Sure, a healthy baby is of utmost importance. That’s a duh, you know? No one gets pregnant and is like, “I don’t really care if the baby is healthy!” So it’s a given. But that’s not the only thing that is important, and it’s this kind of language that tends to invalidate suffering and complicate mourning. I, as a mother and a woman and a human being, have every right to have desires and wishes and needs that surround my birth experience. I have certain things that may even be traumatizing to me if they do/don’t happen. So when those wants/needs aren’t met, it can lead to suffering on my part, which then requires mourning if I want to be able to move on in a healthy way. But when everyone tells you that the only thing that matters is a healthy baby, you start to think that there’s something wrong with you, and that you should just “get over” the loss of these hopes and dreams that you had taken away from you.

Obviously I don’t think you should risk the health of your baby for these wants/needs. That’s part of the sacrifice a mother makes. But that’s not the situation I’m talking about here. I really just wish people could learn to sit with another’s pain and say, “Man, that really just sucks. I’m hurting for you and I wish I could change it.” Having those types of conversation helps a person to grieve appropriately and validates their pain. So let’s learn how to sit with that and want a healthy baby.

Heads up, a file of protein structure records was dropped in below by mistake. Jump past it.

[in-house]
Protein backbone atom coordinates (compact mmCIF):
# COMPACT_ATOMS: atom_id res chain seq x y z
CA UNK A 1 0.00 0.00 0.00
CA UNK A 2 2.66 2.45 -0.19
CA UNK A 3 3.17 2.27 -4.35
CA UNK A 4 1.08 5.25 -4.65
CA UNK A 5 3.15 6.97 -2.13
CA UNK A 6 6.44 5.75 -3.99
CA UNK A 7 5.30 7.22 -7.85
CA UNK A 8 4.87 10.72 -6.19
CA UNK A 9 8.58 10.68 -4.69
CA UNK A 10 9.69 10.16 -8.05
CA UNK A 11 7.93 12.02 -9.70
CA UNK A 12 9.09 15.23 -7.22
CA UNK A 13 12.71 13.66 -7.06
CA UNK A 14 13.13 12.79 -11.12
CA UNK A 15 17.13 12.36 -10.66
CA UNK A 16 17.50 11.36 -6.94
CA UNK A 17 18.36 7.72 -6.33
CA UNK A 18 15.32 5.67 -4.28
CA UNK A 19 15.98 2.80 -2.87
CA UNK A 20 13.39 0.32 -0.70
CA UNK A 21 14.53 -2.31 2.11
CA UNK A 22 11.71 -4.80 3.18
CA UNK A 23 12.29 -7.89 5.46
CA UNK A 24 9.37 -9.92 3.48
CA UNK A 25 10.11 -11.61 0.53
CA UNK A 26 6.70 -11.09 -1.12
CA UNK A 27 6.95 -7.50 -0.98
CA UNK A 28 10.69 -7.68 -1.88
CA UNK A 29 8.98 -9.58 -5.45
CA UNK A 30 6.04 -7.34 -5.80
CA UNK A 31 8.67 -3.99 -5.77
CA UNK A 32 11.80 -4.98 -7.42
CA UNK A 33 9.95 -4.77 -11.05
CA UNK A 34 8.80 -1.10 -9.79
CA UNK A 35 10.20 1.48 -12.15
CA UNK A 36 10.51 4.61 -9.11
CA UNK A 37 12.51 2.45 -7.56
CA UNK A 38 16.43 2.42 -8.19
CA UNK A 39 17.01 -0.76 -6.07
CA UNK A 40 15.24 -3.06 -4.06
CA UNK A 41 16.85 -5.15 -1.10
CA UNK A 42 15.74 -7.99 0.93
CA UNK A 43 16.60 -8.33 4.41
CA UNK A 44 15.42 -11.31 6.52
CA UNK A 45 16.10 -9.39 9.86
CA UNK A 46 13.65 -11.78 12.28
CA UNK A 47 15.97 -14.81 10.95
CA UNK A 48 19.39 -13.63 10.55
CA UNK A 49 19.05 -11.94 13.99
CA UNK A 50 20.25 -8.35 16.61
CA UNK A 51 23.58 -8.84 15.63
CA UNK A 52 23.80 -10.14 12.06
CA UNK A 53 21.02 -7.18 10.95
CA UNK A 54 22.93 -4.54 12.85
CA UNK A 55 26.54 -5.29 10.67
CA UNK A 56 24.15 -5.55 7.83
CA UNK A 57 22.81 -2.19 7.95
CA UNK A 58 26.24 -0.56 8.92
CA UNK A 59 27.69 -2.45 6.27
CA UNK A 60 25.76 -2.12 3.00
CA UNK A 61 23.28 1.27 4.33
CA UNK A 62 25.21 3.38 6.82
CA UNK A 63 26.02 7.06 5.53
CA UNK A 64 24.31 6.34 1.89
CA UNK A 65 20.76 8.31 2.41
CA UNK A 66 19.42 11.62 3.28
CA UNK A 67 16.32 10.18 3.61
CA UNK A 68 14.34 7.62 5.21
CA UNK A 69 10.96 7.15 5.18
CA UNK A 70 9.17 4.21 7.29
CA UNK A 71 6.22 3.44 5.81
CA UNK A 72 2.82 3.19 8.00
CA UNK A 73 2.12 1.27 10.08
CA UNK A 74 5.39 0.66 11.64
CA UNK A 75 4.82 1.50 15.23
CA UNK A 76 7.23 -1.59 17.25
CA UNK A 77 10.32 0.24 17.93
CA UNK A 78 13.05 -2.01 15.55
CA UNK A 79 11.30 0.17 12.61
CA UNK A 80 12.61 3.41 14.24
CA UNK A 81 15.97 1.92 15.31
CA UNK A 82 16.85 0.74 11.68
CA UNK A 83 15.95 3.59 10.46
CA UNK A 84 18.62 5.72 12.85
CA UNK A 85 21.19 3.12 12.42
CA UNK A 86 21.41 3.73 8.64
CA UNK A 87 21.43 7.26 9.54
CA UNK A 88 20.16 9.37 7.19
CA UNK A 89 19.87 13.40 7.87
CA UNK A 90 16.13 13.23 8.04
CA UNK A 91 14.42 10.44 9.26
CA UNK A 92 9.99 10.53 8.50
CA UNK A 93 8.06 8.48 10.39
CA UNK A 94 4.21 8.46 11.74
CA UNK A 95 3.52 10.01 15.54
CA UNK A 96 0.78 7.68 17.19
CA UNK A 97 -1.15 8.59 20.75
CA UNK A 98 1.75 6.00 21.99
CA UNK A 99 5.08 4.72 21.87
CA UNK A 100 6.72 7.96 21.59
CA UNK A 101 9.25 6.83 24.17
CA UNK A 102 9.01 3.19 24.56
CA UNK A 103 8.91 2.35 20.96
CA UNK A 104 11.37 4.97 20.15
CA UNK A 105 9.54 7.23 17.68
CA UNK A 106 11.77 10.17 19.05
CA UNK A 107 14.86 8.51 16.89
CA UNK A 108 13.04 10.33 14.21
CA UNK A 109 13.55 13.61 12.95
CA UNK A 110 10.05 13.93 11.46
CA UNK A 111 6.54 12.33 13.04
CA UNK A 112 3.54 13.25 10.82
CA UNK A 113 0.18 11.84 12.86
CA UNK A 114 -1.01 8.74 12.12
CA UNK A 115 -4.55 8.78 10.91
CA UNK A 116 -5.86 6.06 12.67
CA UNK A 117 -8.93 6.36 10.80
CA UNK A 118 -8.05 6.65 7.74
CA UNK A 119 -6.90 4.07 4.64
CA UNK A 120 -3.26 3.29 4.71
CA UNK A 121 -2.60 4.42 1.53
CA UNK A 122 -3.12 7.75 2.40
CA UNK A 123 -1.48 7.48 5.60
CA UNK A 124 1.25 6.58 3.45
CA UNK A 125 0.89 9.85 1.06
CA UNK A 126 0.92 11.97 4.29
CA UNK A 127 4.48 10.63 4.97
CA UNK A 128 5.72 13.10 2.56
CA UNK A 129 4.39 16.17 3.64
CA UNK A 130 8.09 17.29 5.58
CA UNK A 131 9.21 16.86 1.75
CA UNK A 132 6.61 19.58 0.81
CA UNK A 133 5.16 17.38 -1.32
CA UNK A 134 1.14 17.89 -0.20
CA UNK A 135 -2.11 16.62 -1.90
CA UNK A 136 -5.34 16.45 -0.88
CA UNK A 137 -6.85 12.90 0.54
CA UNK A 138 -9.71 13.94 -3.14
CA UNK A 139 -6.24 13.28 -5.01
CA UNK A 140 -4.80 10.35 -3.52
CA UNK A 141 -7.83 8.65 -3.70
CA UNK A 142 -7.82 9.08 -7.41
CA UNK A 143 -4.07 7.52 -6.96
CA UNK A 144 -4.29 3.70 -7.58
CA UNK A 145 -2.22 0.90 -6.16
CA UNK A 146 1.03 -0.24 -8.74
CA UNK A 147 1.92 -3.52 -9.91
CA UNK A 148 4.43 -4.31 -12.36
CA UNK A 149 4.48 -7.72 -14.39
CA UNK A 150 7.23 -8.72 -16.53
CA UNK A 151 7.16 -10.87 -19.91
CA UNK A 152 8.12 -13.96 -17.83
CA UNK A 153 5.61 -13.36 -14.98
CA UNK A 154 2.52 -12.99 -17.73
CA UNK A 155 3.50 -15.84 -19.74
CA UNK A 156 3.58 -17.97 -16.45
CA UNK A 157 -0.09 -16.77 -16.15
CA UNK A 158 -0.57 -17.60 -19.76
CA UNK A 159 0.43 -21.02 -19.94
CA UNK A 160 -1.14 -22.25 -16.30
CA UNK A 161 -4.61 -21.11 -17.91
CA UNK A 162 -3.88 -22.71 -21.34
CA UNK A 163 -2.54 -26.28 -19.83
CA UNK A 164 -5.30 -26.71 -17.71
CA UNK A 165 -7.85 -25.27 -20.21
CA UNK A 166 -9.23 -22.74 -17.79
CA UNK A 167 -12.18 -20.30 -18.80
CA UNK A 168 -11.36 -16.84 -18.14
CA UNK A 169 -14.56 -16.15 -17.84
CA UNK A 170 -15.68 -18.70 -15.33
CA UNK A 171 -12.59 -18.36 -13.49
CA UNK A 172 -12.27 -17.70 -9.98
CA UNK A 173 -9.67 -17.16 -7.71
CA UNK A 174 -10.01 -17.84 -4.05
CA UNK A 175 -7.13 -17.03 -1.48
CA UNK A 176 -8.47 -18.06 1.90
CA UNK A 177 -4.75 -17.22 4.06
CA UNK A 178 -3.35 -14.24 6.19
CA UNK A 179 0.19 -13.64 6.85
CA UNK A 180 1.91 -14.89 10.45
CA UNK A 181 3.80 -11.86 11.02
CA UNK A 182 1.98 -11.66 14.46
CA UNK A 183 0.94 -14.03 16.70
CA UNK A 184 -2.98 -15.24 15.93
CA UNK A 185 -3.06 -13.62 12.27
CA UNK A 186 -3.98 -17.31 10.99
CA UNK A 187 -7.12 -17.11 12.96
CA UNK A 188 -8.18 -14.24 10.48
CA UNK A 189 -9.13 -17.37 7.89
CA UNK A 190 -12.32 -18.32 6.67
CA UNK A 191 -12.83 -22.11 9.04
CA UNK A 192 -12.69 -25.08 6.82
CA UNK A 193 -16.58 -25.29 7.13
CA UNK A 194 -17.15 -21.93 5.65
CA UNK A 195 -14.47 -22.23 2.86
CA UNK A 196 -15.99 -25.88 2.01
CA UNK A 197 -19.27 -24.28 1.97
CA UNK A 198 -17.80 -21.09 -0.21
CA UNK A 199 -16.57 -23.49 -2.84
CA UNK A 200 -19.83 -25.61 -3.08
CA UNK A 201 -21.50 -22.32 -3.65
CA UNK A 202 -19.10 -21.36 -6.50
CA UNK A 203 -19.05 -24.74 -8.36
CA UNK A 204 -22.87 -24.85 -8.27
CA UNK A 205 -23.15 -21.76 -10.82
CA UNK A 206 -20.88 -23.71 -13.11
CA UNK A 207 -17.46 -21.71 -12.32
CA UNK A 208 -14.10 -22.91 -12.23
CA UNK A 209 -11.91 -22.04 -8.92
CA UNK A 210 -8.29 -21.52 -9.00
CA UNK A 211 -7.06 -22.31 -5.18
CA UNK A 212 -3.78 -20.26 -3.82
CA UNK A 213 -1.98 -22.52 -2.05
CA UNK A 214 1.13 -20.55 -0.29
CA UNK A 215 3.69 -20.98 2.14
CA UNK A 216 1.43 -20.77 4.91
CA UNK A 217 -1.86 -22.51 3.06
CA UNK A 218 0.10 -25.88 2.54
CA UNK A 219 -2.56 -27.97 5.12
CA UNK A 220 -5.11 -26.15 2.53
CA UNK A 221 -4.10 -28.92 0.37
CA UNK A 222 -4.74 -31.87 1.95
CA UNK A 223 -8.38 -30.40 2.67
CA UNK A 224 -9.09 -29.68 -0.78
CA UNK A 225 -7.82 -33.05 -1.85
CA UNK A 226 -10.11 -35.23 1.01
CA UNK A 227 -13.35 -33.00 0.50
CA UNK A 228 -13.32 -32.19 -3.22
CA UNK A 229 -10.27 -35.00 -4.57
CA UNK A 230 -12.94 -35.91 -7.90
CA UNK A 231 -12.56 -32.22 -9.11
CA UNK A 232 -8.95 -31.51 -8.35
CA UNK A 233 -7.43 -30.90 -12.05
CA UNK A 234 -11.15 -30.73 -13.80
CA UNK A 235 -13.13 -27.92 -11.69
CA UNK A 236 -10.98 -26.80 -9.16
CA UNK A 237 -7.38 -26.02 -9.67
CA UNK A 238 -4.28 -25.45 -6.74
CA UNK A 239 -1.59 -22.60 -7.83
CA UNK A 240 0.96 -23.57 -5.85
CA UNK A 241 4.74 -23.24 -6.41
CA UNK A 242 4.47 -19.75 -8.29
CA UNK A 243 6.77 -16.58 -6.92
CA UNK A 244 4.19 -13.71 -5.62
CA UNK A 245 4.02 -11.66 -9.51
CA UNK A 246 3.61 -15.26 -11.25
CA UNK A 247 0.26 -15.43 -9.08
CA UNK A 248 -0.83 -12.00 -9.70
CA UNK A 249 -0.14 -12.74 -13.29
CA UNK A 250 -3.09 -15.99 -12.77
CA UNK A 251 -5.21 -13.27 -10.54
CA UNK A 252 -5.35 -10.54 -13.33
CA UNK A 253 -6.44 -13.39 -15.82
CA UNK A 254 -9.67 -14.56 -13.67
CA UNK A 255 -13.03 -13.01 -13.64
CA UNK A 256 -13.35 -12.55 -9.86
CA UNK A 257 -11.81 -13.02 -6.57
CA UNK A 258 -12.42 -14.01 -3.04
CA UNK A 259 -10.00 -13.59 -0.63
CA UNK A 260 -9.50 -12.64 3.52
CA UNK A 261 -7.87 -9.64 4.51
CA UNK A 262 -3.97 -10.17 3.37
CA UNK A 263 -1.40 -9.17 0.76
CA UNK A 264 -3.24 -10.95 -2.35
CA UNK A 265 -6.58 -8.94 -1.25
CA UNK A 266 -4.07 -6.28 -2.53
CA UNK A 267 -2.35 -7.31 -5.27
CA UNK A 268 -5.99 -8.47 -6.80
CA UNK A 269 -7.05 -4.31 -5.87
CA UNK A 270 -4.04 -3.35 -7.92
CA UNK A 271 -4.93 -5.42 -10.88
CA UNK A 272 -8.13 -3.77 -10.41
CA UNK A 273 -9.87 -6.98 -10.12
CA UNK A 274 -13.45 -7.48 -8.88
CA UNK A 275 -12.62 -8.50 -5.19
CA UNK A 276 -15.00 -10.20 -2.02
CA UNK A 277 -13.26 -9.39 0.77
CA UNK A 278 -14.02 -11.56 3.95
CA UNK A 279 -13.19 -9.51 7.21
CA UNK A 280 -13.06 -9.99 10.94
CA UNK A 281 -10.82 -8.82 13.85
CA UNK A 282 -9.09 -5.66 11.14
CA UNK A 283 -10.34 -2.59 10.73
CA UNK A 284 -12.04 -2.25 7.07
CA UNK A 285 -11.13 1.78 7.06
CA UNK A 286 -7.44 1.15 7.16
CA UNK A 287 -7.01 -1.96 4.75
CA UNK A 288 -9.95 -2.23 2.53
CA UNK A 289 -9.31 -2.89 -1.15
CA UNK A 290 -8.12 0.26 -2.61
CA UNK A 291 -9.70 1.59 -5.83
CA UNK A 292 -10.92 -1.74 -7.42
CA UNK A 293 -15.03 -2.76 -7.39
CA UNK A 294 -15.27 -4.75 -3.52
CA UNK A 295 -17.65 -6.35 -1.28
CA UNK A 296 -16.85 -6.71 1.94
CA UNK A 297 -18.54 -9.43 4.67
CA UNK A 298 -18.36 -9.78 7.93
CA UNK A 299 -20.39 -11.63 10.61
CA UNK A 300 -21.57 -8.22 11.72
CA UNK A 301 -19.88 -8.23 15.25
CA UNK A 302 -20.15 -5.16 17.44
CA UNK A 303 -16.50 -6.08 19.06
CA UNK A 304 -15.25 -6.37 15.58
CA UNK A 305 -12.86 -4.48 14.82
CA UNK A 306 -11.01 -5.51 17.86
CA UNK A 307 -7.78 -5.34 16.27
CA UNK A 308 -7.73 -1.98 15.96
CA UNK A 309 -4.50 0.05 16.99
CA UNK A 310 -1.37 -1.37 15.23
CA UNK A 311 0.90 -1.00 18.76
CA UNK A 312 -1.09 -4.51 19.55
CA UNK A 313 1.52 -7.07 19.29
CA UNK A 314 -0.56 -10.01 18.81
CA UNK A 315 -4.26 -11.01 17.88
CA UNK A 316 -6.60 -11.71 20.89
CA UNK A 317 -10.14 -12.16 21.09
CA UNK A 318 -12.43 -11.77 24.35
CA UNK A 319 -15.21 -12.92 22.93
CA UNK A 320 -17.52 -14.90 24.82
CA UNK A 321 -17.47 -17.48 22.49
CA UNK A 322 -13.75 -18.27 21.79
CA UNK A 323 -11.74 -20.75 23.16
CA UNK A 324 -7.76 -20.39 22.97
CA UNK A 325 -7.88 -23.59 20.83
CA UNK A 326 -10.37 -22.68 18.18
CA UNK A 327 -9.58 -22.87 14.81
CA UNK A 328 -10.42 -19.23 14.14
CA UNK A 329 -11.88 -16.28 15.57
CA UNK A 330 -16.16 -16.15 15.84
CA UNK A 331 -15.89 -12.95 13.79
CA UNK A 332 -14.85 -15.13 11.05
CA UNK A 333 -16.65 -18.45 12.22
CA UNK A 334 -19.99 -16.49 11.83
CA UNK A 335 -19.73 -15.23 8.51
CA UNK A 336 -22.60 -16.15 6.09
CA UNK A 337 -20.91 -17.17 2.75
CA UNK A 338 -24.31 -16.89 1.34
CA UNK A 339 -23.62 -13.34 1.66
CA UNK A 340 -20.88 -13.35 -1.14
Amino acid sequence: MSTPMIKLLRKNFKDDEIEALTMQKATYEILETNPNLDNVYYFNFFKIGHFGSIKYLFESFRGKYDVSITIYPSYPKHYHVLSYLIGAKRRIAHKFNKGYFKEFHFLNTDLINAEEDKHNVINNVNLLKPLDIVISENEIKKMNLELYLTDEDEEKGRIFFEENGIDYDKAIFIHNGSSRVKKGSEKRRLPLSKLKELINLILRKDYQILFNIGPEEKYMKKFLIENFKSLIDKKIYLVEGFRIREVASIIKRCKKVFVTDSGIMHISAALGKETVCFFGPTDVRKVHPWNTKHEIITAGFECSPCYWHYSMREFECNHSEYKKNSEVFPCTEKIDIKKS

Why We’re Choosing Home Birth

Note: All birth is beautiful. Period. End of story. I cry at any birth story I read, regardless of where it happened, how it happened, and whether or not I’d choose it for myself. Sharing about home birth isn’t to say that it’s better than any other type of birth; it’s simply the choice we’ve made. The information below might sound defensive, or mightier-than-thou, but it’s simply sharing information from our perspective because there’s so much misinformation out there about your options. These are just the things that are important to us. Education is my biggest thing, and I want women to feel empowered to know what their options are and then to choose–even if that’s different than what I choose. I love what Nancy Bardacke, CNM says in her book Mindful Birthing: “From a mindfulness perspective, every birth is ‘natural.’ It’s natural for a baby to grow inside its mother’s body, it’s natural for a baby to be born, and it’s natural for people to want to help with the process. That being said, if her intention is to birth with minimal to no medical interventions, she will definitely be learning skills for that–as well as skills for being in a hospital environment where people might want to help a little too much.”

***

I want to start this by saying that home birth isn’t for everyone, for a multitude of reasons (both physical and emotional). However, for low-risk pregnancies, midwife-attended home births have been shown to be as safe, if not safer, than hospital births.

IMG_8971.JPG

Home birth is still such a novel, out of the box idea for most Americans, and many people have terribly inaccurate perceptions of what a home birth is like. In 2012, only 1.36% of US births occurred outside a hospital, yet the US has one of the highest infant mortality rates of all developed nations. According to the Midwives’ Alliance of North America, in the five nations with the world’s lowest infant mortality and lowest rates of technological intervention, midwives attend seventy percent of all births without a physician in the birth room. Continue reading